Steep SBI rate cut sets stage for low-cost loans

Indian banks have started cutting lending rates after a massive inflow of deposits spurred by the demonetization of high-value banknotes led to a significant reduction in the cost of funds.

Reduced lending rates on the back of credit sops for a few segments announced by the prime minister on Saturday could potentially kickstart stagnant credit growth, bankers and analysts say.

On Sunday, State Bank of India, the country’s largest lender, cut its marginal cost of funds-based lending rate (MCLR) across all tenors by 90 basis points (bps), the steepest cut in several years. The six-month MCLR is now 7.95% and the three-year rate stands at 8.15%.

A basis point is one-hundredth of a percentage point.

MCLR is the benchmark lending rate at which a bank prices all its loans.

Other public sector lenders Punjab National Bank (PNB) and Union Bank of India (UBI), too, have brought down the benchmark interest rate.

PNB has cut its one-year MCLR rate by 0.7% to 8.45% from 9.15%, effective Sunday. Union Bank of India has reduced its MCLR by 0.65-0.9% to 8.65%. The revised one-year MCLR stands at 8.65%.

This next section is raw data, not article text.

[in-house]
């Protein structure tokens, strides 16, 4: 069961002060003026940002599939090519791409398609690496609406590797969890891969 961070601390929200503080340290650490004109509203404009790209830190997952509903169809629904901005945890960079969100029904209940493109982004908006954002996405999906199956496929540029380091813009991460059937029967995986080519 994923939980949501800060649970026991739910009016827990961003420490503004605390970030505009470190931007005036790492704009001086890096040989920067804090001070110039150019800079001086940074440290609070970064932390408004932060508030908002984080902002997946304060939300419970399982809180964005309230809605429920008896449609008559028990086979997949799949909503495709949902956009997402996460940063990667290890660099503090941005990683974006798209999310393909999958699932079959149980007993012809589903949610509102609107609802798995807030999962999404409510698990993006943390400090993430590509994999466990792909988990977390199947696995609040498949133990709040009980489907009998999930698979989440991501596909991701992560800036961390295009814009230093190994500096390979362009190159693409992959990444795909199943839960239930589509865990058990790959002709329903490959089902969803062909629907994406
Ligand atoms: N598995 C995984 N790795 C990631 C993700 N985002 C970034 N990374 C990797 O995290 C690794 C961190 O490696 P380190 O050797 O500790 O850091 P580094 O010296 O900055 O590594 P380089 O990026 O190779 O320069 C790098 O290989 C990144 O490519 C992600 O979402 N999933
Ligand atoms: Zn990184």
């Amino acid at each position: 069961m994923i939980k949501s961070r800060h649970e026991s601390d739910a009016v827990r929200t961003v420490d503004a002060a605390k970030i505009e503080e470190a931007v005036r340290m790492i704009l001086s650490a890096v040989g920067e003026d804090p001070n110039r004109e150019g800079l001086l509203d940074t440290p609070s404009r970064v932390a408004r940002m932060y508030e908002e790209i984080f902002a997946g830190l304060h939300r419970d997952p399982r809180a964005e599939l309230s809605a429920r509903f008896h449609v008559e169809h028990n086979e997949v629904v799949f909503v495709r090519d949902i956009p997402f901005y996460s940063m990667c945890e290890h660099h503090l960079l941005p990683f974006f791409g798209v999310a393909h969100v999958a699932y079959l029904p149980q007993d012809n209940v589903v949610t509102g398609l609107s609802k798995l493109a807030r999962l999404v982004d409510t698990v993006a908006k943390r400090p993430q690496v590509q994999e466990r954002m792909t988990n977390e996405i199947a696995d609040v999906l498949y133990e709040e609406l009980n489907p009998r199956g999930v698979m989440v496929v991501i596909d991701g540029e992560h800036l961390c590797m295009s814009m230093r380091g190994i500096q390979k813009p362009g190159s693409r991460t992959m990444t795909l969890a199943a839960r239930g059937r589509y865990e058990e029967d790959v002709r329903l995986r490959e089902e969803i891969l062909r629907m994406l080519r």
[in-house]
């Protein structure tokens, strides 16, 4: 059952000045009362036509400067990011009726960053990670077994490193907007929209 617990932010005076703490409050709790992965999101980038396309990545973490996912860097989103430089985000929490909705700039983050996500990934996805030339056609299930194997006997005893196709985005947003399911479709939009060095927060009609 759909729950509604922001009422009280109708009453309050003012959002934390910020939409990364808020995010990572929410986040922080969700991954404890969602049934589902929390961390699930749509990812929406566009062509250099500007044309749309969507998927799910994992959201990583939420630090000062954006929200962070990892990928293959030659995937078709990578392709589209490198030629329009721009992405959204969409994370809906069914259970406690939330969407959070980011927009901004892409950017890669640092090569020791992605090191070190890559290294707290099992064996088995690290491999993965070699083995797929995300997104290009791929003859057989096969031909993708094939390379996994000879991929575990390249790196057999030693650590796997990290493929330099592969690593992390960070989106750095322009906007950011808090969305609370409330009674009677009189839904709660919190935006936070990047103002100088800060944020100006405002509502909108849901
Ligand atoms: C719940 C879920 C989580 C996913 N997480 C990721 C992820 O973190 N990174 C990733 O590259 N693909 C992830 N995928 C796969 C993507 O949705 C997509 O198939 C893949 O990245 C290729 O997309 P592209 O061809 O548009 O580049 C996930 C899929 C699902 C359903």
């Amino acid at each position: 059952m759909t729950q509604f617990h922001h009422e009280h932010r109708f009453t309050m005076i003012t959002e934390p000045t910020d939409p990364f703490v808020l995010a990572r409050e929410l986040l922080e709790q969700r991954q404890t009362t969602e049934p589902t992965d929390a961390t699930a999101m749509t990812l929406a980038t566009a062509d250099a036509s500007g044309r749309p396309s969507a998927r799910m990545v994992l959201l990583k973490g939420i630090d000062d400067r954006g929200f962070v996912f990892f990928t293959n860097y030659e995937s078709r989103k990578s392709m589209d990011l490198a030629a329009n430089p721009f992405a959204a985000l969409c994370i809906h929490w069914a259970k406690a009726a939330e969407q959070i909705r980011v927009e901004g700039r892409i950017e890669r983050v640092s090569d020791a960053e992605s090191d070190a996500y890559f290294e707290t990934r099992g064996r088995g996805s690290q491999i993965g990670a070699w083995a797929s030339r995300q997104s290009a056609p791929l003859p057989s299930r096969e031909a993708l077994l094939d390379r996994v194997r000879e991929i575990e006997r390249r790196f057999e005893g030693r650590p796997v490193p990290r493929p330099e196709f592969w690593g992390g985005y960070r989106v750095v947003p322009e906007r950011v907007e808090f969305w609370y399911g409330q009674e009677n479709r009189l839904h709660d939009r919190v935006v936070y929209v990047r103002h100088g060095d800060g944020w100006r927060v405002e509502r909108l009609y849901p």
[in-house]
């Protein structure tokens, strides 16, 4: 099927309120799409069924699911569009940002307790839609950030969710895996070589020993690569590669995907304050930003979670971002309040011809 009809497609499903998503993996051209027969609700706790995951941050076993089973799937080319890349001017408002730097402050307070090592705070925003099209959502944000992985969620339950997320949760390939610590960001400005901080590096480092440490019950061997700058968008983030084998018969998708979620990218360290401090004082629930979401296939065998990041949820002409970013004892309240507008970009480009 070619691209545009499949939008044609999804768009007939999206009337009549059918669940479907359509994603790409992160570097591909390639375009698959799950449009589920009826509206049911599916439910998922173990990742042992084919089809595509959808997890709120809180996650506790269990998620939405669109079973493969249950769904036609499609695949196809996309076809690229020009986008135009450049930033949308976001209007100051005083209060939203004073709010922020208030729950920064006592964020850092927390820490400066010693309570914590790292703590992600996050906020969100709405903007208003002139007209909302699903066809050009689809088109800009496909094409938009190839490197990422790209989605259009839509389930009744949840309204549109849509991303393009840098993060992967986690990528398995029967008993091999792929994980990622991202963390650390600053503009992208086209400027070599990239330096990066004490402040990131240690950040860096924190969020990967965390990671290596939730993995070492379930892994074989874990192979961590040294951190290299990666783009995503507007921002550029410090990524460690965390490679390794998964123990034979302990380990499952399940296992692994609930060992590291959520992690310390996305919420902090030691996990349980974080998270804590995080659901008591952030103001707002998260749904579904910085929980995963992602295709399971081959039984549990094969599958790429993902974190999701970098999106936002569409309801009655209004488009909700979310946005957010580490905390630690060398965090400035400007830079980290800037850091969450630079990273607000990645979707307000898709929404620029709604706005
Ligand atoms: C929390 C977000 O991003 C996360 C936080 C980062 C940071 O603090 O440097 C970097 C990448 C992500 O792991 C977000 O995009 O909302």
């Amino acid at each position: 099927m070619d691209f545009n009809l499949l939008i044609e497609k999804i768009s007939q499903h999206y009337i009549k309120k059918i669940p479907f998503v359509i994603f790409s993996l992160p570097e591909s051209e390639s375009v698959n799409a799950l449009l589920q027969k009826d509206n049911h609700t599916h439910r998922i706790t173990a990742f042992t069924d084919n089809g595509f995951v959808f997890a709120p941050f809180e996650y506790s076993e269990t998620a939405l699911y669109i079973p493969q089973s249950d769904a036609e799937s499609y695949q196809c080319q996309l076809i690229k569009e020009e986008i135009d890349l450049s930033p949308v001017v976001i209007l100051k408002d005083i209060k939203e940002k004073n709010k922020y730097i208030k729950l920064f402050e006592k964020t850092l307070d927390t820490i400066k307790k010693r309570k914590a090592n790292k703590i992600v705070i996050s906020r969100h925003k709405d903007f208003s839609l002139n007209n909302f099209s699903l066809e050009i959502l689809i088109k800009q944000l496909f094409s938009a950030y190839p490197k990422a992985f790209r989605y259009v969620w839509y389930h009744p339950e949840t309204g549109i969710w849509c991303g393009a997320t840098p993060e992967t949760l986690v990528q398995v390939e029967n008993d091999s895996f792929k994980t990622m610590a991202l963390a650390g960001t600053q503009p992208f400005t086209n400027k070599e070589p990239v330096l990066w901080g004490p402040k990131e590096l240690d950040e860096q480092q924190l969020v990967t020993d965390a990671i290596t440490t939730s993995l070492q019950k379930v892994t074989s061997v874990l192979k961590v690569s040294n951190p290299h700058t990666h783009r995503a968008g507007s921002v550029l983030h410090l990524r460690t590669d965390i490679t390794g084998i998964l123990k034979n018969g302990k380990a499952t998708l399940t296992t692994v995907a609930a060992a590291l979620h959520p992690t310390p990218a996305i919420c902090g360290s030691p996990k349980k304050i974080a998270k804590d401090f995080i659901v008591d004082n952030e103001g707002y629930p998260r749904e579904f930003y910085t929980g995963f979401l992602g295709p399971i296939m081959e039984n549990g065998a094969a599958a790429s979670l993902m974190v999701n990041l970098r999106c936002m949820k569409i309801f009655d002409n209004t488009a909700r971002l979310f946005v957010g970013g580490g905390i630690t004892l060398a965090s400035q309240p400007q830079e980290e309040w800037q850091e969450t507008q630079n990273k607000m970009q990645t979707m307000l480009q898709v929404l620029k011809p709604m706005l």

Welcoming the rate reduction by the banks, economic affairs secretary Shaktikanta Das said in a tweet, “Trend of interest rate reduction follows demonetisation. Banks have substantial quantum of low cost funds now.”

“Welcome reduction of interest rates by SBI. Loan disbursements expected to pick up. Positive for the economy,” he added.

SBI’s rate cut follows IDBI Bank’s and State Bank of Travancore’s rate reductions on Friday, when they cut their MCLR by 15bps and 30bps respectively. Union Bank of India cut its MCLR by 65-90bps across tenors, and other banks are expected to follow suit.

Since the government on 8 November banned Rs500 and Rs1,000 currency notes, banks have received a flood of deposits—Rs12.44 trillion of deposits in old notes by 10 December, according to the last figure released by the Reserve Bank of India. As of 9 December, the deposit growth rate had widened to 15.9% year-on-year, while credit growth had slowed to 5.8%.

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